The acquisition of a Fox News reporter's email records under the Espionage Act is an even bigger deal than the AP phone records seizure, said an ACLU spokesperson.
The Justice Department (DOJ) sought a warrant in 2010 to inspect the private emails of Fox News correspondent James Rosen, according to court documents obtained by the Washington Post and which were released Monday. The department calls Rosen “an aider and abettor and/or co-conspirator” to the leaking of classified materials, in its application for a search warrant, which was approved by a U.S. magistrate judge in May 2010.
The revelation that the DOJ would classify a journalist as an un-indicted co-conspirator under the 1917 Espionage Act is “even a bigger deal” than the department’s seizure of Associated Press phone records, said Ben Wizner, director of the ACLU’s Speech, Privacy and Technology Project.
“A line has been crossed that has always been a very critical bulwark,” Wizner said to MSNBC. “That’s the line between government leakers and media publishers.” No journalist has ever been prosecuted under the Espionage Act,which has traditionally “only been used against those who gave or sold secrets to the enemy.”
The DOJ targeted Rosen because he allegedly received classified information from Stephen Jin-Woo Kim, a security adviser at the State Department. According to the DOJ affidavit, Rosen cultivated Kim as a source “[m]uch like an intelligence officer would run a clandestine intelligence source.” But civil liberties advocates argue that Rosen was only doing what investigative reporters are supposed to do.
“Gathering information from sources is a basic tenet of good reporting, and criminalizing or threatening to criminalize the news-gathering process is a direct assault on the First Amendment and press freedom,” said the Electronic Frontier Foundation’s Trevor Timm, who also heads the Freedom of the Press Foundation. “We’ve been saying for years that this type of ‘conspiracy to commit espionage’ theory is incredibly dangerous for reporters.”
Last week, the DOJ revealed that it had obtained two months’ worth of the AP’s phone records as part of a leak investigation. While the phone records acquisition was unprecedented in its scope, AP journalists were not accused of committing espionage. Nonetheless, the DOJ’s investigations into both the AP and Fox News fit into a broader pattern of secrecy within the Obama administration.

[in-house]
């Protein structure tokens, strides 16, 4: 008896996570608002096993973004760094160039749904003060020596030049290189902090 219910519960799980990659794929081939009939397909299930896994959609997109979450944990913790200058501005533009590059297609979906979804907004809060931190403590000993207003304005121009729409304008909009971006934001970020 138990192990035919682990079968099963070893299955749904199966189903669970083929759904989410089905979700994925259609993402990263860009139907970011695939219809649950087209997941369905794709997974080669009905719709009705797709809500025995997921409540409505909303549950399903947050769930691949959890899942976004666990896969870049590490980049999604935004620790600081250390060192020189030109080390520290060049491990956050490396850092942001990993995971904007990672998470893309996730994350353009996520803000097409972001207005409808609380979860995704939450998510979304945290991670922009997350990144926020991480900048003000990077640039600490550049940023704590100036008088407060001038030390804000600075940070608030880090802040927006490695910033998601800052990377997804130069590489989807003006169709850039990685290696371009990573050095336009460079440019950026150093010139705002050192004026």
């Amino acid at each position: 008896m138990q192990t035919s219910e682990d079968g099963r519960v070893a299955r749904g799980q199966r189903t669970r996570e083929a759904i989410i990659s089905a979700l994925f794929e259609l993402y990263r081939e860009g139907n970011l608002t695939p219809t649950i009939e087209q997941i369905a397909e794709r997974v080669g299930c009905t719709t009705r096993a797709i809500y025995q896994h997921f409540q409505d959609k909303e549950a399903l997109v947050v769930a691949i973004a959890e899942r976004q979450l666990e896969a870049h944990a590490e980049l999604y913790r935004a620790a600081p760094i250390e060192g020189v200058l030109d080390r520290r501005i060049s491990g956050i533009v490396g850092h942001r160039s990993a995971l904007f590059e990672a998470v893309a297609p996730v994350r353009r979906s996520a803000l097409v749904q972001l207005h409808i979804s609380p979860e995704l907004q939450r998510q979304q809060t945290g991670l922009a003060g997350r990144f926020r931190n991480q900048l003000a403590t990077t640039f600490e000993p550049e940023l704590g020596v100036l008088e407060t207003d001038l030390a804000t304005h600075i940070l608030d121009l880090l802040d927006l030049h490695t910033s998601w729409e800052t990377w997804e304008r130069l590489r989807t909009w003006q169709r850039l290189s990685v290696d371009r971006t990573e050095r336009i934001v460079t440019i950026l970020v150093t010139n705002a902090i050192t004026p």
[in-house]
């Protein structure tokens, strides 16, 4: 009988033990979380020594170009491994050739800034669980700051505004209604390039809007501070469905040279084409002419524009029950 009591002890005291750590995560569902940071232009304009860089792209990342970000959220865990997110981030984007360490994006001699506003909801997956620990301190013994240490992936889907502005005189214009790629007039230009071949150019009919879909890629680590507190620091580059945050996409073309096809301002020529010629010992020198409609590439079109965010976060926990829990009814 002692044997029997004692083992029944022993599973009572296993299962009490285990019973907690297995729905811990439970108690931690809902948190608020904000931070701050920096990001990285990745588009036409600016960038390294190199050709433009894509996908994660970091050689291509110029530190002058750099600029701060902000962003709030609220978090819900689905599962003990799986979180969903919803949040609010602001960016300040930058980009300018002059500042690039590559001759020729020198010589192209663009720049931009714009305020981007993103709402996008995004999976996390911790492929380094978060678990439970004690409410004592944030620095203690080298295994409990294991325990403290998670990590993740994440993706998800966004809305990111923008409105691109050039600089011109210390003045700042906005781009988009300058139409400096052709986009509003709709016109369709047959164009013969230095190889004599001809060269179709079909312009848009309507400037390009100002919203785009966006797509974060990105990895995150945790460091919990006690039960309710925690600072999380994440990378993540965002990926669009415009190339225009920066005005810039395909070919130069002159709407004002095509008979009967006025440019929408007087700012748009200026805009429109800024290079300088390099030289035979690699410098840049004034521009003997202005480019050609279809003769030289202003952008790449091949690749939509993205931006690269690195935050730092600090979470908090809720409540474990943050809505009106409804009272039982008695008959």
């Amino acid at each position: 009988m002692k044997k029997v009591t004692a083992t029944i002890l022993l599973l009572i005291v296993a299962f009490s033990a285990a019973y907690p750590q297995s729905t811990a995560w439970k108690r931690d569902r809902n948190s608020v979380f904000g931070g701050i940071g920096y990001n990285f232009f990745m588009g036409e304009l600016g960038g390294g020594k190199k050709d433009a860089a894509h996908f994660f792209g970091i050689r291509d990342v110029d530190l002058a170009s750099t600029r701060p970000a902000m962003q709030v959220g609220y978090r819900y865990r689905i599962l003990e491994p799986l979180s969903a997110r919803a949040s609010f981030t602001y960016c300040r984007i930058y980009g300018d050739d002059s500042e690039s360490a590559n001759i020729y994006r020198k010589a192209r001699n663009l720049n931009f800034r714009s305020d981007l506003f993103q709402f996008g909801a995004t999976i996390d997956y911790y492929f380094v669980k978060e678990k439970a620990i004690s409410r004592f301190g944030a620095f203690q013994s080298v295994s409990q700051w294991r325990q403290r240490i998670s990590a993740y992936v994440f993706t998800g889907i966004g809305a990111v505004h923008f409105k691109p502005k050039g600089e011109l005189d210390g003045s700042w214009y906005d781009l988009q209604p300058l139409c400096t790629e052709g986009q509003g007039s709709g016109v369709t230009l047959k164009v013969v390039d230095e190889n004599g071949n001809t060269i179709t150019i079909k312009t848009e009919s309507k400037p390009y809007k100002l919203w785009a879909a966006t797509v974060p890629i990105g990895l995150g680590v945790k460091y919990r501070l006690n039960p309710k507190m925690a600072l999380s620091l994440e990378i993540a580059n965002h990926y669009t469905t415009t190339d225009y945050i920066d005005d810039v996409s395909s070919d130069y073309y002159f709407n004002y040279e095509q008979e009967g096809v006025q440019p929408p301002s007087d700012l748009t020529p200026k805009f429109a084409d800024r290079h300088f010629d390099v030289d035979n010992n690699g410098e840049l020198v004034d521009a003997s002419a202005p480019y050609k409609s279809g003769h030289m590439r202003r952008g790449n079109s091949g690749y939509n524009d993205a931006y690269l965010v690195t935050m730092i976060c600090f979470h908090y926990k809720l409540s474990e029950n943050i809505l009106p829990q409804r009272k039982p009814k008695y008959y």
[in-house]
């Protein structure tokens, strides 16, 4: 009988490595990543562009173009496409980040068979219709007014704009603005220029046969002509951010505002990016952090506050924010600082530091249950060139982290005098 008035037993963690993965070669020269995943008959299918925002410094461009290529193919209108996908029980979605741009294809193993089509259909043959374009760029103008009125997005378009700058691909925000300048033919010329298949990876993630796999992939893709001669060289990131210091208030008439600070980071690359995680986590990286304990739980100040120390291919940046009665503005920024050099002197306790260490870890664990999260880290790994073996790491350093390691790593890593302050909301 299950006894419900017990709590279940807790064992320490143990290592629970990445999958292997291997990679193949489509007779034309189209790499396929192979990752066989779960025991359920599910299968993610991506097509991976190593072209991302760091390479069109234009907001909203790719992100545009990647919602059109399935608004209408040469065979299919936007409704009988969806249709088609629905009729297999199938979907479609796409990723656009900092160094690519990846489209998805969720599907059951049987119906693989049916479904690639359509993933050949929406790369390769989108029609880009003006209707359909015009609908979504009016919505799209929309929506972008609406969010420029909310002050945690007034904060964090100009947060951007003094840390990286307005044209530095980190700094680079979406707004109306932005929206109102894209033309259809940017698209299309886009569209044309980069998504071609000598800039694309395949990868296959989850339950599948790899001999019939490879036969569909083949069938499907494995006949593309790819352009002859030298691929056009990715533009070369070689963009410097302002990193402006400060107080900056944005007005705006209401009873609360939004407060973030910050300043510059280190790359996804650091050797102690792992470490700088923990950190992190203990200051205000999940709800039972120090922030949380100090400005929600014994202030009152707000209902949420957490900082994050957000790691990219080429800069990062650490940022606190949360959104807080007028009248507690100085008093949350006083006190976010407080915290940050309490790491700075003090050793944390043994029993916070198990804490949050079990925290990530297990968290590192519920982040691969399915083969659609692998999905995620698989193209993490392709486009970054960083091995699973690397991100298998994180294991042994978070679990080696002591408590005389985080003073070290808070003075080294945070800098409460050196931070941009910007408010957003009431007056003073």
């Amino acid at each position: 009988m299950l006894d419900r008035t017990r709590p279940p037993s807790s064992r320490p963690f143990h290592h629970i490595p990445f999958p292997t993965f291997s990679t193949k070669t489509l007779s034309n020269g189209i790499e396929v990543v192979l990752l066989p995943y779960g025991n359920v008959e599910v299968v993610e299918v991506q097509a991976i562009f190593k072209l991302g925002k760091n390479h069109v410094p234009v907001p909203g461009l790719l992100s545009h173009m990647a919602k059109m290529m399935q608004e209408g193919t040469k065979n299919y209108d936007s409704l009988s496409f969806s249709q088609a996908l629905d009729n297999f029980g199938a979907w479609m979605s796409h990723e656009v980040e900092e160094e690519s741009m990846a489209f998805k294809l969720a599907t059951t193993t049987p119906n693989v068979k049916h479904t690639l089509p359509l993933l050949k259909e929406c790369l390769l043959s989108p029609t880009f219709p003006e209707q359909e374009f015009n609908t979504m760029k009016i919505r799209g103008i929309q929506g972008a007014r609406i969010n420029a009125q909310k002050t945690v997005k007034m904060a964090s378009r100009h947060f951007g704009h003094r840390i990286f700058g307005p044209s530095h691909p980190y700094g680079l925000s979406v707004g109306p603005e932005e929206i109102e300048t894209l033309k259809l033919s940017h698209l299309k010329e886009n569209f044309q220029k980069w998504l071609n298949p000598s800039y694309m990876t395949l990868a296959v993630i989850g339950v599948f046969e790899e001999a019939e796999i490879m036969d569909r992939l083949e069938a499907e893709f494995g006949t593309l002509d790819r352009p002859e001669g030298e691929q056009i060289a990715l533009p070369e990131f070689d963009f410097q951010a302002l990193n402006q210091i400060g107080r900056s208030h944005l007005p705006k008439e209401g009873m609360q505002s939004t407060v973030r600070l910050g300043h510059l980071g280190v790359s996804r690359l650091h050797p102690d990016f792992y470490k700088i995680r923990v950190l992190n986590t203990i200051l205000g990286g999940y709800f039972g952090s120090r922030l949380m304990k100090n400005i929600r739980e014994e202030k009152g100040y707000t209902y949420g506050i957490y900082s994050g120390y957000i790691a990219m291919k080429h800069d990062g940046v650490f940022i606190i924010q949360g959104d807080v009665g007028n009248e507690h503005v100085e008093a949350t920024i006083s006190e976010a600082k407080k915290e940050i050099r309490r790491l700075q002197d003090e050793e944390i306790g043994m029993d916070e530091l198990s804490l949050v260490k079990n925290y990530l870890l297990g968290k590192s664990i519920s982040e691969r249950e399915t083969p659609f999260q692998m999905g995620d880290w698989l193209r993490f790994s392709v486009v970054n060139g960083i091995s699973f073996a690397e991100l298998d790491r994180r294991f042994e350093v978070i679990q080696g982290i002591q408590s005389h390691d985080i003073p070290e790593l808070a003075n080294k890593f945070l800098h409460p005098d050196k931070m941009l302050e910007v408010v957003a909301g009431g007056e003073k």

Such aggressive tactics may have a chilling effect that will make it more difficult to reporters to inform the public, critics warn. On Sunday, AP’s president and CEO said that sources had already become more reluctant to speak to his reporters since the news of the DOJ’s phone record surveillance broke.
“Our democracy relies on unauthorized as well as authorized communication between government and the press,” said Wizner. If reporters who print unauthorized leaks are going to be accused of espionage, “it doesn’t mean there won’t be conversations; it means only the official version will be transmitted.”
Fox News executive vice president Michael Clemente roundly condemned the DOJ’s tactics in a statement.
“We are outraged to learn today that James Rosen was named a criminal co-conspirator for simply doing his job as a reporter,” he said. “In fact, it is downright chilling. We will unequivocally defend his right to operate as a member of what up until now has always been a free press.”
At a Monday press briefing, White House spokesperson Jay Carney said he would not comment on an ongoing investigation.